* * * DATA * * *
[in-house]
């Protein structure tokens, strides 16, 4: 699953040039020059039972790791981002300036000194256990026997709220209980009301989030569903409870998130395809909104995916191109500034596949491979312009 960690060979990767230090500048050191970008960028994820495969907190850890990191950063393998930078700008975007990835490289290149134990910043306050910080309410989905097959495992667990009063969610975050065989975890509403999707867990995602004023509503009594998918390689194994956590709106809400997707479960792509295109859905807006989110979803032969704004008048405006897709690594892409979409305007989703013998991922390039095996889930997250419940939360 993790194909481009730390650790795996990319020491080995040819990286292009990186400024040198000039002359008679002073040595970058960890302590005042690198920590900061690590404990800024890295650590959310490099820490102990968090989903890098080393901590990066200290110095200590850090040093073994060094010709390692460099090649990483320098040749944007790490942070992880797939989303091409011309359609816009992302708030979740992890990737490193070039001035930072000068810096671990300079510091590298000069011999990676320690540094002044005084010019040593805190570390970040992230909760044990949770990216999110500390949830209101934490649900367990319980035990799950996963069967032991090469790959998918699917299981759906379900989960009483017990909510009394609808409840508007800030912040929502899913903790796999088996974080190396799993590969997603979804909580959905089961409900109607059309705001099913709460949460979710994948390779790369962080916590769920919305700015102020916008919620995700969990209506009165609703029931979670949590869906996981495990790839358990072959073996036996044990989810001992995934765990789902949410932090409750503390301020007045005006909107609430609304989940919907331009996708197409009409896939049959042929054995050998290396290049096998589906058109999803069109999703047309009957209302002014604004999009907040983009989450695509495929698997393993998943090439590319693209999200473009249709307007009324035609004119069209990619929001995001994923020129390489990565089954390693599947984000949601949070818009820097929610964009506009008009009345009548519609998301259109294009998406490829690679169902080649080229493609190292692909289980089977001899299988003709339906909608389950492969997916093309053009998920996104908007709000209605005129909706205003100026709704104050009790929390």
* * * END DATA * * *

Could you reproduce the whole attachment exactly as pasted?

[in-house]
């Protein structure tokens, strides 16, 4: 699953040039020059039972790791981002300036000194256990026997709220209980009301989030569903409870998130395809909104995916191109500034596949491979312009 960690060979990767230090500048050191970008960028994820495969907190850890990191950063393998930078700008975007990835490289290149134990910043306050910080309410989905097959495992667990009063969610975050065989975890509403999707867990995602004023509503009594998918390689194994956590709106809400997707479960792509295109859905807006989110979803032969704004008048405006897709690594892409979409305007989703013998991922390039095996889930997250419940939360 993790194909481009730390650790795996990319020491080995040819990286292009990186400024040198000039002359008679002073040595970058960890302590005042690198920590900061690590404990800024890295650590959310490099820490102990968090989903890098080393901590990066200290110095200590850090040093073994060094010709390692460099090649990483320098040749944007790490942070992880797939989303091409011309359609816009992302708030979740992890990737490193070039001035930072000068810096671990300079510091590298000069011999990676320690540094002044005084010019040593805190570390970040992230909760044990949770990216999110500390949830209101934490649900367990319980035990799950996963069967032991090469790959998918699917299981759906379900989960009483017990909510009394609808409840508007800030912040929502899913903790796999088996974080190396799993590969997603979804909580959905089961409900109607059309705001099913709460949460979710994948390779790369962080916590769920919305700015102020916008919620995700969990209506009165609703029931979670949590869906996981495990790839358990072959073996036996044990989810001992995934765990789902949410932090409750503390301020007045005006909107609430609304989940919907331009996708197409009409896939049959042929054995050998290396290049096998589906058109999803069109999703047309009957209302002014604004999009907040983009989450695509495929698997393993998943090439590319693209999200473009249709307007009324035609004119069209990619929001995001994923020129390489990565089954390693599947984000949601949070818009820097929610964009506009008009009345009548519609998301259109294009998406490829690679169902080649080229493609190292692909289980089977001899299988003709339906909608389950492969997916093309053009998920996104908007709000209605005129909706205003100026709704104050009790929390």